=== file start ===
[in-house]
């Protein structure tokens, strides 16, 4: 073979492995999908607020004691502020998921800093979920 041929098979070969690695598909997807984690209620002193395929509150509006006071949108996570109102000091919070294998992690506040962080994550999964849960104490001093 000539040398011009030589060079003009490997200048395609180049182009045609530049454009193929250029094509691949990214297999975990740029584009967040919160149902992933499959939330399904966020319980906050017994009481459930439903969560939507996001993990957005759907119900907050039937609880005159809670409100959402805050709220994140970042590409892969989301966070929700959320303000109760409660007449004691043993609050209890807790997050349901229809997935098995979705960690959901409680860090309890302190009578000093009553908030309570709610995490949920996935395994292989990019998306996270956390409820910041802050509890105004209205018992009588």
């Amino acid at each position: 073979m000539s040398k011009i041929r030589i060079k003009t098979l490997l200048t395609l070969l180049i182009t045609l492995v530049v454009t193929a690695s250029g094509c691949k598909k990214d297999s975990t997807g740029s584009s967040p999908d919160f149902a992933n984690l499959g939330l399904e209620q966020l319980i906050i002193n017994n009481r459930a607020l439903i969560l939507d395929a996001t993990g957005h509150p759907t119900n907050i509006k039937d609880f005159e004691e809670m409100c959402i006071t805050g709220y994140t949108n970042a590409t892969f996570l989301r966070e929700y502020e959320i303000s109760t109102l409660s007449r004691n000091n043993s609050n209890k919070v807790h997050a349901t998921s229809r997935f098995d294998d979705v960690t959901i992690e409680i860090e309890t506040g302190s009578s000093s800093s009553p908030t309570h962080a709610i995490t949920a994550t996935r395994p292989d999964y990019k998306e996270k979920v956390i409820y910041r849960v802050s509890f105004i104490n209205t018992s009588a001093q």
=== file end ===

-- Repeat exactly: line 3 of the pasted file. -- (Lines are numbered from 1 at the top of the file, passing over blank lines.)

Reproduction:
């Amino acid at each position: 073979m000539s040398k011009i041929r030589i060079k003009t098979l490997l200048t395609l070969l180049i182009t045609l492995v530049v454009t193929a690695s250029g094509c691949k598909k990214d297999s975990t997807g740029s584009s967040p999908d919160f149902a992933n984690l499959g939330l399904e209620q966020l319980i906050i002193n017994n009481r459930a607020l439903i969560l939507d395929a996001t993990g957005h509150p759907t119900n907050i509006k039937d609880f005159e004691e809670m409100c959402i006071t805050g709220y994140t949108n970042a590409t892969f996570l989301r966070e929700y502020e959320i303000s109760t109102l409660s007449r004691n000091n043993s609050n209890k919070v807790h997050a349901t998921s229809r997935f098995d294998d979705v960690t959901i992690e409680i860090e309890t506040g302190s009578s000093s800093s009553p908030t309570h962080a709610i995490t949920a994550t996935r395994p292989d999964y990019k998306e996270k979920v956390i409820y910041r849960v802050s509890f105004i104490n209205t018992s009588a001093q």